Published January 13, 2015
Federal regulators are considering requiring AT&T (T) to pay up to $500 million to cover unpaid telecommunications fees on its popular prepaid calling cards.
AT&T claims the cards should not be subjected to the fees, which go to local phone companies to cover their cost for connecting calls on their lines and to a federal fund that subsidizes phone and Internet service in rural areas and for schools and libraries.
AT&T used to pay the fees, but in 1999 added advertisements heard when someone placed a call using the prepaid cards. The ads, AT&T argues, make the cards an "information service."
Under Federal Communications Commission (search) rules, companies that offer "information services" don't have to pay the fees.
The cards are sold at large discount retail outlets, convenience stores and gas stations, and the ads are placed by the stores that sell the cards.
The FCC has been investigating and its staff is close to recommending that the five-member commission order AT&T to pay the fees, according to FCC officials. FCC Chairman Michael Powell (search) has indicated his support.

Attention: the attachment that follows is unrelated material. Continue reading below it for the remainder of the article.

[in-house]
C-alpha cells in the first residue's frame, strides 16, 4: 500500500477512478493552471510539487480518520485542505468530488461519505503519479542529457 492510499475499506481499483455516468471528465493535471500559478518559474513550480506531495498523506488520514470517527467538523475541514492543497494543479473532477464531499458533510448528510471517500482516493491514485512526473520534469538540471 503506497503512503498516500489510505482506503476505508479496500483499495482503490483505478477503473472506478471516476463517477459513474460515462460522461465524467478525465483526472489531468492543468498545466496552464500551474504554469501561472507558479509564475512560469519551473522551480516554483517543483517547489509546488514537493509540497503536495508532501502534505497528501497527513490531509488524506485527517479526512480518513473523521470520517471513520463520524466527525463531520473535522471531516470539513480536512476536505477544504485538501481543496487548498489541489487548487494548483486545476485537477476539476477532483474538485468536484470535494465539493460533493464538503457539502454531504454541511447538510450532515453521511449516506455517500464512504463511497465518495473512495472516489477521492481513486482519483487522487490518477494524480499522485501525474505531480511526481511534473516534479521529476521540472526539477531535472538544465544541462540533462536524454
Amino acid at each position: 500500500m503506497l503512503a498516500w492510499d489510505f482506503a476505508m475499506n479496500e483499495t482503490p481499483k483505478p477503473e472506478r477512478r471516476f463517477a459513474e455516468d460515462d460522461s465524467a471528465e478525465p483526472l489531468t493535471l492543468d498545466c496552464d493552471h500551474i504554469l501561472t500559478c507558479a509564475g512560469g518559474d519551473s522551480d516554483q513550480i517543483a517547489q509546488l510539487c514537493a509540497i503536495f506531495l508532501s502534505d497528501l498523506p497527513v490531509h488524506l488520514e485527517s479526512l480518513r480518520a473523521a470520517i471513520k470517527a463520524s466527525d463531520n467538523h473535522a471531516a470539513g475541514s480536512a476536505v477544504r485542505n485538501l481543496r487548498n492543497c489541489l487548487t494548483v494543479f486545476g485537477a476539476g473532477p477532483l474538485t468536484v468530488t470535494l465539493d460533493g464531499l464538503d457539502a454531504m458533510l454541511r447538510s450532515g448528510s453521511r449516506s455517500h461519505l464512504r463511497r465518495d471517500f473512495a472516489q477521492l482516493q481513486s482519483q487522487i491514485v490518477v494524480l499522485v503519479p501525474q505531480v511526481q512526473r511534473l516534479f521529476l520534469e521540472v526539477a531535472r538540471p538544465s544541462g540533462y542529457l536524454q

"It would be a break from precedent for the bureau to conclude that a calling card that is primarily used to place long-distance calls is exempt from rules" that require long-distance companies to pay the federally-mandated fees, FCC spokesman Mark Wigfield said Friday.
AT&T will await the commission's ruling before deciding how to proceed, spokeswoman Teri Rucker said.
The FCC knew about plans to place ads on the prepaid cards since 1994 and regulators never questioned the idea until recently, said Robert Quinn, AT&T's vice president for federal government affairs.
The price of the prepaid cards, which are popular with low-income consumers, senior citizens and military personnel because of their low per-minute cost, could climb by 20 percent if commissioners approve the recommendation, AT&T said.
Of the $500 million in unpaid fees, $160 million was to the "universal service" fund that benefits rural areas, schools and libraries. The remaining $340 million are unpaid access fees to local phone companies. To recoup those costs, local companies would have to file suit or work out agreements with AT&T.